Simple JSON parsing from Bash using Python

Have a Bash command you like to use a lot but need to parse some JSON data from another script? Here’s a quick inline Python command you might find helpful:

COUNT=`|python -c "import json; import sys;
  data=json.load(sys.stdin); print data['count']"`

Just substitute the name of your other shell script ( and the JSON index (count) as appropriate and you’re all set!

Oh, and of course, join the 2 preformatted lines above also – these are just split because by WordPress theme was truncating the single-line version.

Variable manipulation from within a Bash subshell

Consider a shell script that counts the number of lines in a file. There are a number of ways to do this and I initially chose the following method:

cat /tmp/file.txt | while read LINE;
echo "Number of lines was $NUMLINES"

However, using this approach the value of NUMLINES was always zero after the while loop has ended, even though when I printed out its value inside the while loop it appeared to be incrementing just fine.

The problem turned out to be the use of the pipe at the beginning of the the while loop. This causes a new sub-shell to be created, which in turn creates a new local version of the NUMLINES. Thus, the original copy of the NUMLINES variable (outside the while loop) is never actually changed. Here is one solution to this that eliminates the use of the pipe (i.e. replace the piping of the file in the while with a redirection from the file at the end of the while statement):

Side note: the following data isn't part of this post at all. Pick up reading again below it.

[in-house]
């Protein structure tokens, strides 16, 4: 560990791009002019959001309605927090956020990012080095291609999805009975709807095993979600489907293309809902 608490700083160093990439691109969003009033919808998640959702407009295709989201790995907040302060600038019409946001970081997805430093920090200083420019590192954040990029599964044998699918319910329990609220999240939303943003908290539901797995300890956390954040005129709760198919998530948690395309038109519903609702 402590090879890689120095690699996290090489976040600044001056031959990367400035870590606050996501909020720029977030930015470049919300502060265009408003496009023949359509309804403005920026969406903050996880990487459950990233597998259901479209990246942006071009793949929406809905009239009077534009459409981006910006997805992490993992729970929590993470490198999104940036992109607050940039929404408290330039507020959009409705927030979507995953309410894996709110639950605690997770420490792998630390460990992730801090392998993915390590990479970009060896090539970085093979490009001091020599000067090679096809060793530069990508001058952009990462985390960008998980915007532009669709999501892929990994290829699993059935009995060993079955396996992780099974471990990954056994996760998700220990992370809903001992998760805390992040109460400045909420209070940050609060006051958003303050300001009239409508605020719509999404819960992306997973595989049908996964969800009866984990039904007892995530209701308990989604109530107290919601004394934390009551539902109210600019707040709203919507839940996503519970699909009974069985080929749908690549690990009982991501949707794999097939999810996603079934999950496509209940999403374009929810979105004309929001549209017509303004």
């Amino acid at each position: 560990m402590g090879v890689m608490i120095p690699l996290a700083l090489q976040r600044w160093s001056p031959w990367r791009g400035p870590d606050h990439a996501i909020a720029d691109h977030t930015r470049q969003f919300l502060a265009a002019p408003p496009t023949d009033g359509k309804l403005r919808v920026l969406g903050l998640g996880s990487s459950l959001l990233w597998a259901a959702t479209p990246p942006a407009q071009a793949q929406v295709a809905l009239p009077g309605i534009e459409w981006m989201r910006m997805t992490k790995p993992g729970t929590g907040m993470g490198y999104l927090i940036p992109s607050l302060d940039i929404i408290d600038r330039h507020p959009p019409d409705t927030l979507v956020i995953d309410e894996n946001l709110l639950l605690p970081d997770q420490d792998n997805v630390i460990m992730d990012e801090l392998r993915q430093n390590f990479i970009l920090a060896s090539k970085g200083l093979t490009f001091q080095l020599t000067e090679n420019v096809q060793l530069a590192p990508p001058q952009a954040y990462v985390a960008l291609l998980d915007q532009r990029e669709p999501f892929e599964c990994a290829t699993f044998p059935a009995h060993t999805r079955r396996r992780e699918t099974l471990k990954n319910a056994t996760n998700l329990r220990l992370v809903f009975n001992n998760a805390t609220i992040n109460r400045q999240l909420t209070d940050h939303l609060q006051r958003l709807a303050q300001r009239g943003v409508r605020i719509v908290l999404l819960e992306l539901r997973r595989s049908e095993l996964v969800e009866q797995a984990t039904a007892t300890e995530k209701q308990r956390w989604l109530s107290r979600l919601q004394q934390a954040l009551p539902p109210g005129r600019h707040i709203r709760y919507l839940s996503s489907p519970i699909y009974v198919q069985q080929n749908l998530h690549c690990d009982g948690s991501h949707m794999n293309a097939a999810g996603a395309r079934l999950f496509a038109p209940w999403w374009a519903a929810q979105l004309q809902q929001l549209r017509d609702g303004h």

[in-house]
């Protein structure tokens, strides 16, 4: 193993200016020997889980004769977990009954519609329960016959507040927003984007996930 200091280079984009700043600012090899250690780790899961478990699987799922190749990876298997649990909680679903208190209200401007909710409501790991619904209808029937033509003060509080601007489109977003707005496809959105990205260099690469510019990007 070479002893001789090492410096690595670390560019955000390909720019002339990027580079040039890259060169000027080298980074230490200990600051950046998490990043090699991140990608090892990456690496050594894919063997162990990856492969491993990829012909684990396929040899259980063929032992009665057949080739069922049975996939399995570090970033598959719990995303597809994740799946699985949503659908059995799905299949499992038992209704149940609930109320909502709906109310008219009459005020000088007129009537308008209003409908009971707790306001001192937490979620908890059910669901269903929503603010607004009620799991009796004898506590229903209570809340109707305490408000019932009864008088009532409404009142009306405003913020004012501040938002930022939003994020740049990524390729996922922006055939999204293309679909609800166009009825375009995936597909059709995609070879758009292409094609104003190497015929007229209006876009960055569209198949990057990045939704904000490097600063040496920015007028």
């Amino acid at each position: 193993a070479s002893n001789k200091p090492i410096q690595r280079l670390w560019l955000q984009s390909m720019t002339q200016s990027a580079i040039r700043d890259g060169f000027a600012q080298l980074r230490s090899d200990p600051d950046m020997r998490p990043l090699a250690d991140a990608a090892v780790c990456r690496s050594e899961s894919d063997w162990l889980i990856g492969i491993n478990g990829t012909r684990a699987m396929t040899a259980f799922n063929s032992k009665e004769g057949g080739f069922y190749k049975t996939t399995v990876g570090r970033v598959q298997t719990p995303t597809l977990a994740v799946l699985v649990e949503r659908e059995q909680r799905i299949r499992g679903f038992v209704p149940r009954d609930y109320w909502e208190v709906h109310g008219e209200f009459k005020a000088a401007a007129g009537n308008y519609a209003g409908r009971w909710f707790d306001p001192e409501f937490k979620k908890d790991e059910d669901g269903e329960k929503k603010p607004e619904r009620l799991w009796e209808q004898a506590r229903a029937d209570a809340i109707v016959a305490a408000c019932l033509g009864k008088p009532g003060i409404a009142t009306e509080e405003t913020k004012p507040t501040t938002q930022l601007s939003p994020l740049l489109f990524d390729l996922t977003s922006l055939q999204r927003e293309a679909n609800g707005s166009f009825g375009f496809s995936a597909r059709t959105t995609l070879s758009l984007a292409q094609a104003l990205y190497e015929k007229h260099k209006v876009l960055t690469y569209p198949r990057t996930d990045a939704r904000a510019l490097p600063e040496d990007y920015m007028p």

while read LINE;
done < /tmp/file.txt
echo "Number of lines was $NUMLINES"

This worked for me!

Linux /etc/bash.bashrc versus /etc/profile

The most common place that people add system-wide environment variables on Linux is in /etc/profile. However, this requires that you log out and back in again (or start another session) for these changes to take effect. Whilst this is acceptable practise for most Linux desktop developers, I find it a little tedious when working from the Linux command-line.

So, after a little probing, I discovered that you can also make system-wide changes in /etc/bash.bashrc file but can use these immediately by simply invoking a new bash session (by typing bash at the same command prompt).

Of course if you have desktop applications that require the new settings then you will still have to log out and back in again as before but, if like me, you work a lot from the command-line, then you have the added benefit of being able to use the new settings immediately.